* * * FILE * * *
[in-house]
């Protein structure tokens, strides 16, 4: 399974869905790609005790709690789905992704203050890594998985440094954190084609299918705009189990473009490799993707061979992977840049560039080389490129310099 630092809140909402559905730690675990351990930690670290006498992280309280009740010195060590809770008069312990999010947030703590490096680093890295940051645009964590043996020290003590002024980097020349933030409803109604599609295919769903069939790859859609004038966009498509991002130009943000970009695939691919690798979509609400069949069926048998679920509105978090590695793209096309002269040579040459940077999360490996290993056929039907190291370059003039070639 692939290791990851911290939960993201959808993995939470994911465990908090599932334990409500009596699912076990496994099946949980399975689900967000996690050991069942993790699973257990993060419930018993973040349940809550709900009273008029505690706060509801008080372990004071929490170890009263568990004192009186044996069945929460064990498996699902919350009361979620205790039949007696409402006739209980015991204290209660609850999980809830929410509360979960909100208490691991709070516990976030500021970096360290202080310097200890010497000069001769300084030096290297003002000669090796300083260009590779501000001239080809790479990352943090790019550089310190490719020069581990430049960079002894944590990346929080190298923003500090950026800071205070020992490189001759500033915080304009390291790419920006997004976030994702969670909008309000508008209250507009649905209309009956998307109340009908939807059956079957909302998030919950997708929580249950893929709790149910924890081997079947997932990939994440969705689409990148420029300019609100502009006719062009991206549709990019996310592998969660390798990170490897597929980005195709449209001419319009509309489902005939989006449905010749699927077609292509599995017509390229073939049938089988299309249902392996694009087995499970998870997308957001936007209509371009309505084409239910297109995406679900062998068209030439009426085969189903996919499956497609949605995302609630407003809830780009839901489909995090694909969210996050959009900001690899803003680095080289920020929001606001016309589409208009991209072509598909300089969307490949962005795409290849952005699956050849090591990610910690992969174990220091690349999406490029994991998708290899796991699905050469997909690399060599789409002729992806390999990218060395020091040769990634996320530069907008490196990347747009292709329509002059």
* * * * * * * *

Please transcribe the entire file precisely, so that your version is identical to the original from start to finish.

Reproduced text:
[in-house]
């Protein structure tokens, strides 16, 4: 399974869905790609005790709690789905992704203050890594998985440094954190084609299918705009189990473009490799993707061979992977840049560039080389490129310099 630092809140909402559905730690675990351990930690670290006498992280309280009740010195060590809770008069312990999010947030703590490096680093890295940051645009964590043996020290003590002024980097020349933030409803109604599609295919769903069939790859859609004038966009498509991002130009943000970009695939691919690798979509609400069949069926048998679920509105978090590695793209096309002269040579040459940077999360490996290993056929039907190291370059003039070639 692939290791990851911290939960993201959808993995939470994911465990908090599932334990409500009596699912076990496994099946949980399975689900967000996690050991069942993790699973257990993060419930018993973040349940809550709900009273008029505690706060509801008080372990004071929490170890009263568990004192009186044996069945929460064990498996699902919350009361979620205790039949007696409402006739209980015991204290209660609850999980809830929410509360979960909100208490691991709070516990976030500021970096360290202080310097200890010497000069001769300084030096290297003002000669090796300083260009590779501000001239080809790479990352943090790019550089310190490719020069581990430049960079002894944590990346929080190298923003500090950026800071205070020992490189001759500033915080304009390291790419920006997004976030994702969670909008309000508008209250507009649905209309009956998307109340009908939807059956079957909302998030919950997708929580249950893929709790149910924890081997079947997932990939994440969705689409990148420029300019609100502009006719062009991206549709990019996310592998969660390798990170490897597929980005195709449209001419319009509309489902005939989006449905010749699927077609292509599995017509390229073939049938089988299309249902392996694009087995499970998870997308957001936007209509371009309505084409239910297109995406679900062998068209030439009426085969189903996919499956497609949605995302609630407003809830780009839901489909995090694909969210996050959009900001690899803003680095080289920020929001606001016309589409208009991209072509598909300089969307490949962005795409290849952005699956050849090591990610910690992969174990220091690349999406490029994991998708290899796991699905050469997909690399060599789409002729992806390999990218060395020091040769990634996320530069907008490196990347747009292709329509002059």